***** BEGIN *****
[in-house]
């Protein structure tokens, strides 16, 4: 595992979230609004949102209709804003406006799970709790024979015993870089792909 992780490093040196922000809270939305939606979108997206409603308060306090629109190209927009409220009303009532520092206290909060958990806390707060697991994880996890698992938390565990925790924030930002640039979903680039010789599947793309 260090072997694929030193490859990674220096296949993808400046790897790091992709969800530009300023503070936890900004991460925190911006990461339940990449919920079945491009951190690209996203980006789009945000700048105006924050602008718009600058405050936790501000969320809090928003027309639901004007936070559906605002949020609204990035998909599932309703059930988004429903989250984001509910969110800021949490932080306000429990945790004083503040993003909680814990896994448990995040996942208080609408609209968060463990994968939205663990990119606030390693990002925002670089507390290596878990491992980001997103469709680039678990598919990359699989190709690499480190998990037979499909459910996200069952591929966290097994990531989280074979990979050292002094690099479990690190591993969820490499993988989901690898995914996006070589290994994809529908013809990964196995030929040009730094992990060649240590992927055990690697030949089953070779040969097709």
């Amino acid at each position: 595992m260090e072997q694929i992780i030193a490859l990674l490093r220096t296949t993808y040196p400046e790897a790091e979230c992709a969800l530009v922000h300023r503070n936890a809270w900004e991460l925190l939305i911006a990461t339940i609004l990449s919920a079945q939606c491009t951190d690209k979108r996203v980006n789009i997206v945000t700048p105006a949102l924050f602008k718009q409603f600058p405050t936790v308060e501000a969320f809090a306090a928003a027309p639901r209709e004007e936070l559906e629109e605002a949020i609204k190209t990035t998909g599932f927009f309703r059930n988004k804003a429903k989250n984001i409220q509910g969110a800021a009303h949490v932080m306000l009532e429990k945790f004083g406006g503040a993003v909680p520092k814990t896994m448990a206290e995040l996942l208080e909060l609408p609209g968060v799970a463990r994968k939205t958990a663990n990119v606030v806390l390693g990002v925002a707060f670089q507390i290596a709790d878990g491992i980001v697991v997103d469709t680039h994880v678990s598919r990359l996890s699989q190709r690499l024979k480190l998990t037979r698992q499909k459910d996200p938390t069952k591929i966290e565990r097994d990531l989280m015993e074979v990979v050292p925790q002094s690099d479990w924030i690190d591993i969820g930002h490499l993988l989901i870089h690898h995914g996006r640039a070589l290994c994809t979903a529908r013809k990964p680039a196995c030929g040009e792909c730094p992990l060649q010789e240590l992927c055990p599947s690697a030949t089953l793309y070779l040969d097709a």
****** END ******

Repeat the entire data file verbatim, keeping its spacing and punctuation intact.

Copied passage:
[in-house]
């Protein structure tokens, strides 16, 4: 595992979230609004949102209709804003406006799970709790024979015993870089792909 992780490093040196922000809270939305939606979108997206409603308060306090629109190209927009409220009303009532520092206290909060958990806390707060697991994880996890698992938390565990925790924030930002640039979903680039010789599947793309 260090072997694929030193490859990674220096296949993808400046790897790091992709969800530009300023503070936890900004991460925190911006990461339940990449919920079945491009951190690209996203980006789009945000700048105006924050602008718009600058405050936790501000969320809090928003027309639901004007936070559906605002949020609204990035998909599932309703059930988004429903989250984001509910969110800021949490932080306000429990945790004083503040993003909680814990896994448990995040996942208080609408609209968060463990994968939205663990990119606030390693990002925002670089507390290596878990491992980001997103469709680039678990598919990359699989190709690499480190998990037979499909459910996200069952591929966290097994990531989280074979990979050292002094690099479990690190591993969820490499993988989901690898995914996006070589290994994809529908013809990964196995030929040009730094992990060649240590992927055990690697030949089953070779040969097709």
């Amino acid at each position: 595992m260090e072997q694929i992780i030193a490859l990674l490093r220096t296949t993808y040196p400046e790897a790091e979230c992709a969800l530009v922000h300023r503070n936890a809270w900004e991460l925190l939305i911006a990461t339940i609004l990449s919920a079945q939606c491009t951190d690209k979108r996203v980006n789009i997206v945000t700048p105006a949102l924050f602008k718009q409603f600058p405050t936790v308060e501000a969320f809090a306090a928003a027309p639901r209709e004007e936070l559906e629109e605002a949020i609204k190209t990035t998909g599932f927009f309703r059930n988004k804003a429903k989250n984001i409220q509910g969110a800021a009303h949490v932080m306000l009532e429990k945790f004083g406006g503040a993003v909680p520092k814990t896994m448990a206290e995040l996942l208080e909060l609408p609209g968060v799970a463990r994968k939205t958990a663990n990119v606030v806390l390693g990002v925002a707060f670089q507390i290596a709790d878990g491992i980001v697991v997103d469709t680039h994880v678990s598919r990359l996890s699989q190709r690499l024979k480190l998990t037979r698992q499909k459910d996200p938390t069952k591929i966290e565990r097994d990531l989280m015993e074979v990979v050292p925790q002094s690099d479990w924030i690190d591993i969820g930002h490499l993988l989901i870089h690898h995914g996006r640039a070589l290994c994809t979903a529908r013809k990964p680039a196995c030929g040009e792909c730094p992990l060649q010789e240590l992927c055990p599947s690697a030949t089953l793309y070779l040969d097709a």